One Bite Rule Versus Strict Liability In Premises Liability Claims

New York is considering adopting a rule of strict liability for actual medical expenses incurred after a dog attack. This would replace the existing “one bite rule” wherein a dog owner is not automatically liable if his or her dog attackssomeone without warning. The proposed change was inspired, in part, by the story of Frankie Flora. Frankie is an 8-year-old boy who, with the help of his mother, has pushed for the law following a vicious attack that has forced him to undergo multiple surgeries to his face and scalp.

More than half of all dog bite victims in the United States are children, according to the Centers for Disease Control and Prevention. The rates are highest for children between the ages of 5 and 9. More than 4.7 million bites occur annually throughout the country, and in many cases the dog owners had no reason to suspect that their dog might attack.

The one-bite rule ignores the fact that every dog must be considered a risk for an attack. It makes it much harder for victims of dog bites to collect compensation for the medical costs incurred because of an attack. Strict liability puts the onus on dog owners to make sure that their animals are properly socialized and trained, or failing that, that they are kept out of situations where they could bite an innocent victim.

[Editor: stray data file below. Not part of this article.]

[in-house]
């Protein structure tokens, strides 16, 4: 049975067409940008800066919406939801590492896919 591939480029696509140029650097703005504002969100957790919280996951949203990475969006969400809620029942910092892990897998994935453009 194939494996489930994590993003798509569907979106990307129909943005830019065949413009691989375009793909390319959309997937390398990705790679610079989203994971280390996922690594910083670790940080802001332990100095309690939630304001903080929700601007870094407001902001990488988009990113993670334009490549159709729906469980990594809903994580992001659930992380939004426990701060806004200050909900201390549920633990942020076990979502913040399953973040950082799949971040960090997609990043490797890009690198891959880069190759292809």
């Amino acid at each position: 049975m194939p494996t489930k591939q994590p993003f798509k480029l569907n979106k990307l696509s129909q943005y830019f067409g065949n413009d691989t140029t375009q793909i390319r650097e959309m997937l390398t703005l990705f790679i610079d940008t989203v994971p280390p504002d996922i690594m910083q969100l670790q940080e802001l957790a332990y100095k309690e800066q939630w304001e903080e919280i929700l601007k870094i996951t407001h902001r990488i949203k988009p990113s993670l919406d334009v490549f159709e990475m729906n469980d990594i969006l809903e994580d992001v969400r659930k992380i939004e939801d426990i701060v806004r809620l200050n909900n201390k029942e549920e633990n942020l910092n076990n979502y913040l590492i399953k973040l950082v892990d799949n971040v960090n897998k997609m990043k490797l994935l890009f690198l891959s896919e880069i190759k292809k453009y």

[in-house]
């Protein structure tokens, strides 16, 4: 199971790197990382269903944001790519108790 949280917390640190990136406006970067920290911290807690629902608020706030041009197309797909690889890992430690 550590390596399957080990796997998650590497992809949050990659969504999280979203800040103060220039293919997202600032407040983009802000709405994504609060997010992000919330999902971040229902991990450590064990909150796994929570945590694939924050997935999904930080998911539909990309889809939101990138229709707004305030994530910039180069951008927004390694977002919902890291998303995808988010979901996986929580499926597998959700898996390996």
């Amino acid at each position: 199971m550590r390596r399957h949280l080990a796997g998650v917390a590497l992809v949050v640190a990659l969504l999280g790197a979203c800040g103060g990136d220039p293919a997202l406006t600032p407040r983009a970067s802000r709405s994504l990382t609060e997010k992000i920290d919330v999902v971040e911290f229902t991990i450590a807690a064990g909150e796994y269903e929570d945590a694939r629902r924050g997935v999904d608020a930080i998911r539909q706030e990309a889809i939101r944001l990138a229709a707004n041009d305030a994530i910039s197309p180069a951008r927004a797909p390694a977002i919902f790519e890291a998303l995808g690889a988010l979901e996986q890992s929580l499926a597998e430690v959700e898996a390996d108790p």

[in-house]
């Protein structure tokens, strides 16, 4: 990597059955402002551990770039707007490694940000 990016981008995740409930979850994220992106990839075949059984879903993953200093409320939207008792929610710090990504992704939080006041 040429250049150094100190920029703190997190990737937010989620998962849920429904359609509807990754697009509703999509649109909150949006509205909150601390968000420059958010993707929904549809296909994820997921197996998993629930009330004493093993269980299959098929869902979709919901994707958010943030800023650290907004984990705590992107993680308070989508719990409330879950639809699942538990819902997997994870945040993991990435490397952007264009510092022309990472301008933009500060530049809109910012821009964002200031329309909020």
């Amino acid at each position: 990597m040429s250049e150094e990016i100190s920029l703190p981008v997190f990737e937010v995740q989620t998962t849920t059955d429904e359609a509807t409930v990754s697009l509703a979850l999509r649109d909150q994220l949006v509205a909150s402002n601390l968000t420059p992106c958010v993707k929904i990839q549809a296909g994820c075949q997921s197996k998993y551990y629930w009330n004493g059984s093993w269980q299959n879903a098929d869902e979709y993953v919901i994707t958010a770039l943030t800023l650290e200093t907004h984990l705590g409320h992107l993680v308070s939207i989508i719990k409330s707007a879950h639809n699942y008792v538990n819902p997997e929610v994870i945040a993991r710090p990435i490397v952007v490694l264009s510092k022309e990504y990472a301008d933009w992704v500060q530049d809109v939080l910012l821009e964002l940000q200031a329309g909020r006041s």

Regardless of the law, children should be taught basic safety rules about interacting with dogs. Approaching a strange dog and attempting to pet it without letting it see and sniff you first is a recipe for disaster. Children should not be afraid of dogs, but they should understand how to behave with dogs to help prevent dog bites.

Source:, “Young dog bite victim lobbies for tougher liability at NYS Capitol,” by Bill Lambdin, 14 June 2012